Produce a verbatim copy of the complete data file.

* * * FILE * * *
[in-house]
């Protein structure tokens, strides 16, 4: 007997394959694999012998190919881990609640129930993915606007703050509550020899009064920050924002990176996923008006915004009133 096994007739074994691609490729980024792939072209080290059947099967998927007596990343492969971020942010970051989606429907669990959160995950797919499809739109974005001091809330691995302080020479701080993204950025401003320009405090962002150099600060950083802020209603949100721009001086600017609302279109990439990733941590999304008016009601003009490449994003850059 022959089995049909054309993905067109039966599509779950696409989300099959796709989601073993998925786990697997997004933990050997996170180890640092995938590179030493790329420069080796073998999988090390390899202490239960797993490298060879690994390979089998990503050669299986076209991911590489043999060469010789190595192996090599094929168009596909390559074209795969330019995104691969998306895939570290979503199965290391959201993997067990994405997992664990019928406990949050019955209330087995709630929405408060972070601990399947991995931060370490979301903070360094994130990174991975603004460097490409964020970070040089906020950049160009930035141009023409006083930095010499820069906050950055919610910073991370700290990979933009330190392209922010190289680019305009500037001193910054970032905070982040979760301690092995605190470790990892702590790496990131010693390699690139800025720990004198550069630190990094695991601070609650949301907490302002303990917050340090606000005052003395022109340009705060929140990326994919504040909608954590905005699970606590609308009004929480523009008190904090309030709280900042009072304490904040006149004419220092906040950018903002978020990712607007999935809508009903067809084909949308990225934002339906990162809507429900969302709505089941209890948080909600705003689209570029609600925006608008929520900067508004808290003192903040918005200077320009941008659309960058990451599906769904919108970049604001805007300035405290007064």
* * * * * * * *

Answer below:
[in-house]
């Protein structure tokens, strides 16, 4: 007997394959694999012998190919881990609640129930993915606007703050509550020899009064920050924002990176996923008006915004009133 096994007739074994691609490729980024792939072209080290059947099967998927007596990343492969971020942010970051989606429907669990959160995950797919499809739109974005001091809330691995302080020479701080993204950025401003320009405090962002150099600060950083802020209603949100721009001086600017609302279109990439990733941590999304008016009601003009490449994003850059 022959089995049909054309993905067109039966599509779950696409989300099959796709989601073993998925786990697997997004933990050997996170180890640092995938590179030493790329420069080796073998999988090390390899202490239960797993490298060879690994390979089998990503050669299986076209991911590489043999060469010789190595192996090599094929168009596909390559074209795969330019995104691969998306895939570290979503199965290391959201993997067990994405997992664990019928406990949050019955209330087995709630929405408060972070601990399947991995931060370490979301903070360094994130990174991975603004460097490409964020970070040089906020950049160009930035141009023409006083930095010499820069906050950055919610910073991370700290990979933009330190392209922010190289680019305009500037001193910054970032905070982040979760301690092995605190470790990892702590790496990131010693390699690139800025720990004198550069630190990094695991601070609650949301907490302002303990917050340090606000005052003395022109340009705060929140990326994919504040909608954590905005699970606590609308009004929480523009008190904090309030709280900042009072304490904040006149004419220092906040950018903002978020990712607007999935809508009903067809084909949308990225934002339906990162809507429900969302709505089941209890948080909600705003689209570029609600925006608008929520900067508004808290003192903040918005200077320009941008659309960058990451599906769904919108970049604001805007300035405290007064």